* It’s no wonder the middle class feels besieged…
Even before the recession hit, economic data backed what the majority were feeling: After a steady climb that lasted more than a generation, the real median income in the United States peaked in 1999 and then dropped. It has yet to return to that peak, making it the longest downturn in modern history. […]
Illinois was not immune to the trend between 2001 and 2008. Weekly wages dropped or remained stagnant in most sectors, according to a December report, “The State of Working Illinois.”
Meanwhile, expenses for things like health care, housing and college have gone up at rates far faster than inflation. Home values (before the recent market crash) in 1970 were typically twice family income; now they are five times as much.
Lincolnshire-based Hewitt Associates reported last month that workers’ yearly health care costs nearly tripled, to $3,800, since 2000; 65 percent of employers plan to reduce health benefits further. That’s if your job offers health care at all, as more than 4 in 10 workers in the state are no longer covered by employer insurance. Employees covered by pensions dropped in Illinois, too.
One problem is that the idea of what a middle class family is has so radically changed over the years. People struggled to keep up with the Joneses while their wages stagnated. That led to a credit overextension, which led to some of the current housing-related woes.
In Chicago, the Heartland Alliance estimated recently that it would take a family of four nearly $50,000 annually just to pay for bare essentials like food, housing and health care — an amount higher than some households at the lower end of the middle class earn. That doesn’t include savings for college or retirement, vacation or preschool or private school costs.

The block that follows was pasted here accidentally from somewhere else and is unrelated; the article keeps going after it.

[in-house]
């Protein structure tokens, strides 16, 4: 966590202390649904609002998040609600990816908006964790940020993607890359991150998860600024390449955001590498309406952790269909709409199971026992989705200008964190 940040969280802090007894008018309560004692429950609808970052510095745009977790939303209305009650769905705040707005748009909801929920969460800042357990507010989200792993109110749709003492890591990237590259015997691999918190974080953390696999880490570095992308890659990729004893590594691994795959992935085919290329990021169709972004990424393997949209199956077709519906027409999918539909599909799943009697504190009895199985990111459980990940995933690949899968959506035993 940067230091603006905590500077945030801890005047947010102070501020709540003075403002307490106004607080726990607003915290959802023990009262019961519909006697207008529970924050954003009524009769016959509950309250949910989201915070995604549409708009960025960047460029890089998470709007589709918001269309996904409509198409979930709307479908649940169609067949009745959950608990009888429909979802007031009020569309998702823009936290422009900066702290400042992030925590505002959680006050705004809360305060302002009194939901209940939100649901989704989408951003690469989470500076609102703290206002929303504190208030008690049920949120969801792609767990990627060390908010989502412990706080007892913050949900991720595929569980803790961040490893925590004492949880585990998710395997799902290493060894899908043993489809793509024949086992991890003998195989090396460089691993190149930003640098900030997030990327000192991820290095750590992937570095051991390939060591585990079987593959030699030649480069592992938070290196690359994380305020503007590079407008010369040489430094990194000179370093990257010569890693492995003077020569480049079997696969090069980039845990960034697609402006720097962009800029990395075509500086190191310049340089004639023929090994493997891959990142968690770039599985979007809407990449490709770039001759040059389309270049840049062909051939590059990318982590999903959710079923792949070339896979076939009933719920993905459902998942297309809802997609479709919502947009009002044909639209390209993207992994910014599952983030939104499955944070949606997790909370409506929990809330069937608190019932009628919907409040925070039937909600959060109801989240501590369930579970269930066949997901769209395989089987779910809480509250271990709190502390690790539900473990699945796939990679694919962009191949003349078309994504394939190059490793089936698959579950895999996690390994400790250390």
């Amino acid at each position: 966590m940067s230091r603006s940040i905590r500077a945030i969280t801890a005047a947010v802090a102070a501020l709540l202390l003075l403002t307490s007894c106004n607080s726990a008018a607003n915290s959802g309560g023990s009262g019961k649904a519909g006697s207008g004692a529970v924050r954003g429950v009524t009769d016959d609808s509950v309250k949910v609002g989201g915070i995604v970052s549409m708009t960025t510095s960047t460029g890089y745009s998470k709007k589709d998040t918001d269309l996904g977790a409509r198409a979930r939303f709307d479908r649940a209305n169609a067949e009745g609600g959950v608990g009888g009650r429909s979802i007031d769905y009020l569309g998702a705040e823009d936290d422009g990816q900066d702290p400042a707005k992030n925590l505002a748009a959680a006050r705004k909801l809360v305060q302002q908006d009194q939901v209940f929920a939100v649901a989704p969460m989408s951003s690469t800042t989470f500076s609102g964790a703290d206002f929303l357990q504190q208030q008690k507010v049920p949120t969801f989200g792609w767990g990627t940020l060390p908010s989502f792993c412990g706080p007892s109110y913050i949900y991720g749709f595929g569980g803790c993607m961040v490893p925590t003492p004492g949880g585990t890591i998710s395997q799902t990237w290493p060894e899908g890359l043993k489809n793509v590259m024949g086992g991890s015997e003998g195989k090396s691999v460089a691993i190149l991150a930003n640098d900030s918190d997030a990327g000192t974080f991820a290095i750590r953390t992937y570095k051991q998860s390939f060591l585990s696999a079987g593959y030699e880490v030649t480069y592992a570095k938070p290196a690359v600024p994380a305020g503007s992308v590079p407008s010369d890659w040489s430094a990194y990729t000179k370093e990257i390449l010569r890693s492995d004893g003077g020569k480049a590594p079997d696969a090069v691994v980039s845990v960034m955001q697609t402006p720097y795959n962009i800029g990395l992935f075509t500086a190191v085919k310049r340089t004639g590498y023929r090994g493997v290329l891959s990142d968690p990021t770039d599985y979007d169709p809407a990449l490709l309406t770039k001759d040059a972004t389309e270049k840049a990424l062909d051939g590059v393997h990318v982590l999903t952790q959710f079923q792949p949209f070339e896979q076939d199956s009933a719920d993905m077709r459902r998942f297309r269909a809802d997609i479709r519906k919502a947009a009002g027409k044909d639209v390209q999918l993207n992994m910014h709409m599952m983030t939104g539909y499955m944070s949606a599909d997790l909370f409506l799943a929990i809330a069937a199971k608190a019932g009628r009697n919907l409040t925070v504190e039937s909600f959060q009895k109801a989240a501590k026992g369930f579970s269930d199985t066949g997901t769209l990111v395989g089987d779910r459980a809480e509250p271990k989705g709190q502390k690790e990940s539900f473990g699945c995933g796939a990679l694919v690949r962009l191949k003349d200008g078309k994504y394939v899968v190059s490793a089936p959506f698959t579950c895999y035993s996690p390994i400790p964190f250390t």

The housing bubble contributed to this problem. For instance, I was looking for a house in 2005 and was appalled at Chicago prices. I just couldn’t see spending that much money for that little house. So, I decided to move back to Springfield (I was also getting sick of the commute during the governor’s seemingly endless OT sessions). But I can live just about anywhere. Not many can do that. Still, if Chicago housing prices forced somebody like me out of the market, imagine the pain of all those who make less than I.
And, considering the financial pressures, it’s no wonder people are so upset at Gov. Quinn’s proposed tax hikes, even if they’re being misinformed or misunderstanding that some of them might actually get a tax cut.
* Some Republicans, like possible US Senate candidate Mark Kirk, are proposing ideas…
Mr. Kirk has scheduled a press conference with several small-business owners at which he is to call for permanent elimination of the inheritance tax. He’ll also call for suspending the mark-to-market accounting rule, arguing that it’s triggered a run on banks. And he wants to reimpose the uptick rule, which bans the short sale of borrowed stocks or bonds.
While Mr. Kirk surely believes in all three populist stances, none would hurt him any in a primary contest for the U.S. Senate next year, a race he appears to be heavily leaning toward.
Would any of that make any difference in the lives of the middle class? I guess it depends on how you define who is middle class.
* GOP Congressman Aaron Schock is touting a different approach to get money into the hands of some who might be struggling…
“As more and more individuals try to increase their household income(s) and a lot of public sector employees take on additional work, whether part-time on the weekends or in the evenings, they are paying into social security,” Schock told News 25.
But because those people (such as public school teachers) have a full-time job with the government, the social security benefits they would receive from their part-time, private employment are reduced. Schock says that has to change.
I know this post is a bit of a ramble, but do you have thoughts about any of this?